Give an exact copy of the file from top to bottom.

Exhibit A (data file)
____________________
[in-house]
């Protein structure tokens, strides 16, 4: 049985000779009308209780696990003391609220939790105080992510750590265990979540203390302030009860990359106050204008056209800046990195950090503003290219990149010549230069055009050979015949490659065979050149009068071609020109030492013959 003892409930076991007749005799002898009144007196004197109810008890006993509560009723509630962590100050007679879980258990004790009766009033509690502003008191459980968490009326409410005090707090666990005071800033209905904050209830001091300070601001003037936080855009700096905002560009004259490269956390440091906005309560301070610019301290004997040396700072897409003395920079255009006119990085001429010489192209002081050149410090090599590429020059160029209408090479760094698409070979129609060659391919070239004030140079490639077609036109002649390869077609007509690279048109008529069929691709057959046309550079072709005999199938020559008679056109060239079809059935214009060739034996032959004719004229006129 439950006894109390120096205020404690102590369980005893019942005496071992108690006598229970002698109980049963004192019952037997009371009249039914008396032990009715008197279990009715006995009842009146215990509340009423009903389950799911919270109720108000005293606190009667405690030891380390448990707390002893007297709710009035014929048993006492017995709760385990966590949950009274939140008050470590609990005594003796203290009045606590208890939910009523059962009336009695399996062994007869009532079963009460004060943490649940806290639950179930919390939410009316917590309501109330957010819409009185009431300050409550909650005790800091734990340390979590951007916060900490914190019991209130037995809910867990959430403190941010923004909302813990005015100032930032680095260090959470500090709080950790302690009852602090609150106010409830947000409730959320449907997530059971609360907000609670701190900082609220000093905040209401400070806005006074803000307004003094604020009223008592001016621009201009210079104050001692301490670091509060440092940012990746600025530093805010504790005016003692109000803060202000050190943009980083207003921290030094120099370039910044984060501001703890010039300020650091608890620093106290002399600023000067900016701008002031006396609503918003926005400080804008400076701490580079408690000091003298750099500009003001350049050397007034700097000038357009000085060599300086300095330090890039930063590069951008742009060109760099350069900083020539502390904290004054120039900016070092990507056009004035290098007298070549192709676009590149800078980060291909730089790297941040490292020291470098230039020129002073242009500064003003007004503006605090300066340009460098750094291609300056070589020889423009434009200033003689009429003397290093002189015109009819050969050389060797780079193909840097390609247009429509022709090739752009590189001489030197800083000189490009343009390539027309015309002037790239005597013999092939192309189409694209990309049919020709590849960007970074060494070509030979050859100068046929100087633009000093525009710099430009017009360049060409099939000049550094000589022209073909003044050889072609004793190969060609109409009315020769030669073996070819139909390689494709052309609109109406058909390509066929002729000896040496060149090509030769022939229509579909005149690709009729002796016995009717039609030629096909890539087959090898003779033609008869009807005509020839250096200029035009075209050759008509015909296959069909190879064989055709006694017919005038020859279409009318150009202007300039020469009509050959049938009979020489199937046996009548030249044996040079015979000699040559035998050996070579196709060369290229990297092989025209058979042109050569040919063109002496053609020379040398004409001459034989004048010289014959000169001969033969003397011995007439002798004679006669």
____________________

[in-house]
């Protein structure tokens, strides 16, 4: 049985000779009308209780696990003391609220939790105080992510750590265990979540203390302030009860990359106050204008056209800046990195950090503003290219990149010549230069055009050979015949490659065979050149009068071609020109030492013959 003892409930076991007749005799002898009144007196004197109810008890006993509560009723509630962590100050007679879980258990004790009766009033509690502003008191459980968490009326409410005090707090666990005071800033209905904050209830001091300070601001003037936080855009700096905002560009004259490269956390440091906005309560301070610019301290004997040396700072897409003395920079255009006119990085001429010489192209002081050149410090090599590429020059160029209408090479760094698409070979129609060659391919070239004030140079490639077609036109002649390869077609007509690279048109008529069929691709057959046309550079072709005999199938020559008679056109060239079809059935214009060739034996032959004719004229006129 439950006894109390120096205020404690102590369980005893019942005496071992108690006598229970002698109980049963004192019952037997009371009249039914008396032990009715008197279990009715006995009842009146215990509340009423009903389950799911919270109720108000005293606190009667405690030891380390448990707390002893007297709710009035014929048993006492017995709760385990966590949950009274939140008050470590609990005594003796203290009045606590208890939910009523059962009336009695399996062994007869009532079963009460004060943490649940806290639950179930919390939410009316917590309501109330957010819409009185009431300050409550909650005790800091734990340390979590951007916060900490914190019991209130037995809910867990959430403190941010923004909302813990005015100032930032680095260090959470500090709080950790302690009852602090609150106010409830947000409730959320449907997530059971609360907000609670701190900082609220000093905040209401400070806005006074803000307004003094604020009223008592001016621009201009210079104050001692301490670091509060440092940012990746600025530093805010504790005016003692109000803060202000050190943009980083207003921290030094120099370039910044984060501001703890010039300020650091608890620093106290002399600023000067900016701008002031006396609503918003926005400080804008400076701490580079408690000091003298750099500009003001350049050397007034700097000038357009000085060599300086300095330090890039930063590069951008742009060109760099350069900083020539502390904290004054120039900016070092990507056009004035290098007298070549192709676009590149800078980060291909730089790297941040490292020291470098230039020129002073242009500064003003007004503006605090300066340009460098750094291609300056070589020889423009434009200033003689009429003397290093002189015109009819050969050389060797780079193909840097390609247009429509022709090739752009590189001489030197800083000189490009343009390539027309015309002037790239005597013999092939192309189409694209990309049919020709590849960007970074060494070509030979050859100068046929100087633009000093525009710099430009017009360049060409099939000049550094000589022209073909003044050889072609004793190969060609109409009315020769030669073996070819139909390689494709052309609109109406058909390509066929002729000896040496060149090509030769022939229509579909005149690709009729002796016995009717039609030629096909890539087959090898003779033609008869009807005509020839250096200029035009075209050759008509015909296959069909190879064989055709006694017919005038020859279409009318150009202007300039020469009509050959049938009979020489199937046996009548030249044996040079015979000699040559035998050996070579196709060369290229990297092989025209058979042109050569040919063109002496053609020379040398004409001459034989004048010289014959000169001969033969003397011995007439002798004679006669």